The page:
Maddie’s Story

Melissa Hutsell

Cannabis has provided an immeasurable amount of relief and comfort to countless numbers of people. For Maddie Holt, it has given her time.

Maddie was born in November 2012 with Zellweger Syndrome, a terminal genetic disease that destroys the white matter of the brain and effects the production of long chain fatty acids. The rare disorder affects 1 in 50,000 live births, reports the National Organization for Rare Disorders (NORD).

“Most children with this devastating disease do not survive past their first year of life,” explained Maddie’s mother, Meagan Holt. The syndrome can often affect most organs in the body, according to NORD. Now four, the disease has left Maddie deaf, blind, and completely dependent on a feeding tube. Her other symptoms include: osteoporosis, kidney stones, liver dysfunction, coagulopathy, anemia, low muscle tone, adrenal insufficiency, and in January of 2015, she developed seizures.

In 2015 when Maddie was two, the Holt’s turned to cannabis, desperate to provide their daughter some peace. As a result, they also found hope.

“When we began using cannabis, she was maxed out at 26 pharmaceuticals and her medical team was out of options,” said Holt. Daily seizures caused Maddie to stop breathing, and at just two years old, she was put on hospice with the expectation her life would end soon. “Cannabis was our last bit of hope, and all we hoped for at that point was for her to be at peace,” said Holt.

The treatment proved significant. “Cannabis allowed my daughter to have seizure free days,” said Holt, “It helped her to breathe through the seizures she does have.” In addition, the treatment has decreased the number of pharmaceuticals needed from 26 to only four, a reduction of 22 medications. It also got her off hospice, and has given her a quality of life they never thought possible.

Maddie’s treatment consists of a combination of cannabis products, Holt explained. “She uses a high CBD full-extract cannabis oil. We give her four doses per day, so she essentially receives 90 mg CBD and 45mg THC-A every single day.”

For the times when her symptoms flare up, or the number of her seizures increase, Maddie is given a “stress dose,” which includes an extra dose of a 1:1 tincture containing 3 mg of CBD and 3 mg THC-A. The Holts also use medicated topicals, such as Kush Creams, for congestion and skin sensitivity, and Cannabis Basics Naked lip butter for her lips.

To rescue Maddie from her seizures, said Holt, she is given a THC-A isolate. “This is very new for Maddie, […] but over the last 35 days, she has had six seizures and THC-A has stopped ALL of them.”

As far as strains, Holt said that Cannatonic, ACDC, Sour Tsunami, and Harlequin have worked well for Maddie.

“To see my child making improvements, re-learning sign language, kicking her feet, playing with toys and laughing… Cannabis not only brought Maddie back to life, but it restored my passion. It encouraged me to embrace the voice inside of me, and to stand up for what I believed in. It gave me purpose again.”

Now, Holt is on a mission to spread hope through advocacy and education. In 2016, she combined forces with Michael Scott and Ellen Muench, founders of the nonprofit organization, Project Positive Change, which focuses on positive outreach.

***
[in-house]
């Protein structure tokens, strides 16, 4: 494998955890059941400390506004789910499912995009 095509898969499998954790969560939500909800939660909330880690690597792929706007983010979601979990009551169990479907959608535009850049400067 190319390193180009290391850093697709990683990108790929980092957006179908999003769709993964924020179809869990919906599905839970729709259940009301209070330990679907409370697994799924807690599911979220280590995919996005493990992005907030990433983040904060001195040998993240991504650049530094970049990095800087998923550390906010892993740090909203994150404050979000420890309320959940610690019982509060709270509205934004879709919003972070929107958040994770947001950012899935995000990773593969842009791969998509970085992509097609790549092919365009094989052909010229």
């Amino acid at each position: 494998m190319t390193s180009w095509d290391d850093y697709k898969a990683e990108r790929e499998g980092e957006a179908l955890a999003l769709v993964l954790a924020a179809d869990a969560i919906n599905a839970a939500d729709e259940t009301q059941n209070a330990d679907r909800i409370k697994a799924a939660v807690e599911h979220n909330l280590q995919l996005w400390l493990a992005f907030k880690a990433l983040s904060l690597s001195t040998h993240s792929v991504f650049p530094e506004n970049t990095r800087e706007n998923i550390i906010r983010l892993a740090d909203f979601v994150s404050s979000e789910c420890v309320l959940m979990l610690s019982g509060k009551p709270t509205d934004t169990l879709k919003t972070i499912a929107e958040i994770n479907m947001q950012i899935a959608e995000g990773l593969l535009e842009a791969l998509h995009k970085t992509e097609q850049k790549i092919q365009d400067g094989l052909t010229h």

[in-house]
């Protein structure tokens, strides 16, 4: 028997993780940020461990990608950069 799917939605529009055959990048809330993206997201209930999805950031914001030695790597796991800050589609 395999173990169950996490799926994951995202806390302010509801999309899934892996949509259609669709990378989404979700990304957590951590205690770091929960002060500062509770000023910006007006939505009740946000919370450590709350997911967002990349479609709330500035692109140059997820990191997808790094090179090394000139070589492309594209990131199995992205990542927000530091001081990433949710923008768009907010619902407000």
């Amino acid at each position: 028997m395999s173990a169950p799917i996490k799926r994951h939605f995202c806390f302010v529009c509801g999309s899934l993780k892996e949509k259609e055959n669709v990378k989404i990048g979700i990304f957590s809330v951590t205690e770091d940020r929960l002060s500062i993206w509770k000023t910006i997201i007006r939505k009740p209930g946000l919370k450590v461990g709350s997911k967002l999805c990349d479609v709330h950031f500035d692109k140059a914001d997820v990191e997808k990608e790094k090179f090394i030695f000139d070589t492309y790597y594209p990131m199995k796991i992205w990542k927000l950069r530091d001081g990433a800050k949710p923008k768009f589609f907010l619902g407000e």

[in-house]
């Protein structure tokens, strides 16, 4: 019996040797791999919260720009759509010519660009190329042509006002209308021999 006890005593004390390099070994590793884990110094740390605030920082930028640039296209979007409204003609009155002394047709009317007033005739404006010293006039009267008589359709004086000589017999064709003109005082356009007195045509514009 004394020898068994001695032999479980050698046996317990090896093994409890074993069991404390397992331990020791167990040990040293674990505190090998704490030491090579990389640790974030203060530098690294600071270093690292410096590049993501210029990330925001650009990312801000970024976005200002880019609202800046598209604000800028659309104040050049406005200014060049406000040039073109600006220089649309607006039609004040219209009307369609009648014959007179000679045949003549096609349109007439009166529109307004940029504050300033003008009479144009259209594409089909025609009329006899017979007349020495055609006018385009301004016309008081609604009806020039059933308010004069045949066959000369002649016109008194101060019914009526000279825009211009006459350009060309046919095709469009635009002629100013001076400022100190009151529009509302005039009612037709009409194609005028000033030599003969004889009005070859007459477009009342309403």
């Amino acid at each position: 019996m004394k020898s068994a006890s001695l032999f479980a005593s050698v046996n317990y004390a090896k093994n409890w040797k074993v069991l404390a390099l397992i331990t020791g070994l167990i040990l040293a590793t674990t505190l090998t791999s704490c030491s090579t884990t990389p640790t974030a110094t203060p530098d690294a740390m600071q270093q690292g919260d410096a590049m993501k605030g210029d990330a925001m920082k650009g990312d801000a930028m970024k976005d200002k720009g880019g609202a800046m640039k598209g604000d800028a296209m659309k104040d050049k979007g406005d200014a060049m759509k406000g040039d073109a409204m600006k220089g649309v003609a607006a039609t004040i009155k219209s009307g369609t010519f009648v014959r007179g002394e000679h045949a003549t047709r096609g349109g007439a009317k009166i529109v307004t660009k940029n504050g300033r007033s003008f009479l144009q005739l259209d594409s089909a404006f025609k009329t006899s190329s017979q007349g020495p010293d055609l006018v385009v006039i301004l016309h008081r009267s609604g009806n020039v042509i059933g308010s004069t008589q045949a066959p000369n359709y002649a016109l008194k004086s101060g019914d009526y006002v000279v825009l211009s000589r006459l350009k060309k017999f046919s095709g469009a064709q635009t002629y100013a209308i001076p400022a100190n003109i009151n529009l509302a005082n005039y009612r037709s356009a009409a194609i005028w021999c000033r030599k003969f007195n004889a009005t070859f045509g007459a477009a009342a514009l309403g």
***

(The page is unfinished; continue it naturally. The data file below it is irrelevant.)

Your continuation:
Through six facets, Project PC educates and inspires people on a local, national and international level. “We all had a mission to change the world in a positive way, [and to] to show others that we must be the change we wish to see in this world,” Holt said.

“Currently we are a small organization of just three, but it is our hope that as we continue down this path that we will meet others who have a passion for positive change.” Eventually, Project PC hopes to go global and “optimize the wave of change we so desperately seek,” Holt added.

As a founding member and Director of Project PC, Holt helps patients and caregivers take control of their healthcare, and “re-educate the medical community on non-invasive treatment options as first choices instead of last resorts.”

She shares Maddie’s journey by speaking at events, and teaching classes. Holt also finished her first book, “One Mom’s Advice; How to Advocate for your Medically Complex Child.”

Holt is also a human rights advocate. She and Maddie regularly travel to Olympia, Washington to lobby 10-12 hours per week for Maddie’s Law.

“Maddie’s Law was created when I saw a flaw in the current laws in Washington. Currently, schools may have a policy regarding medical cannabis use at school, however, no school has such policy,” added Holt.

So, she took action. “I drafted legislation, met with my local senator, and discovered another parent had contacted his representative and HB1060 & SB5290 were born,” Holt said. “I have begun to realize in our meeting with lawmakers that Maddie changes people’s lives, just like cannabis changed hers.”

In terms of future goals, Holt hopes she will continue to have the opportunity to tell her story, and advocate through Project PC.

“We must stand up. We must push past the barrier of the possible and remember to never give up hope. Life is about living, loving, and giving,” Holt said.

For more information about Project Positive Change, or to donate, visit

Emerald contributor since February 2016


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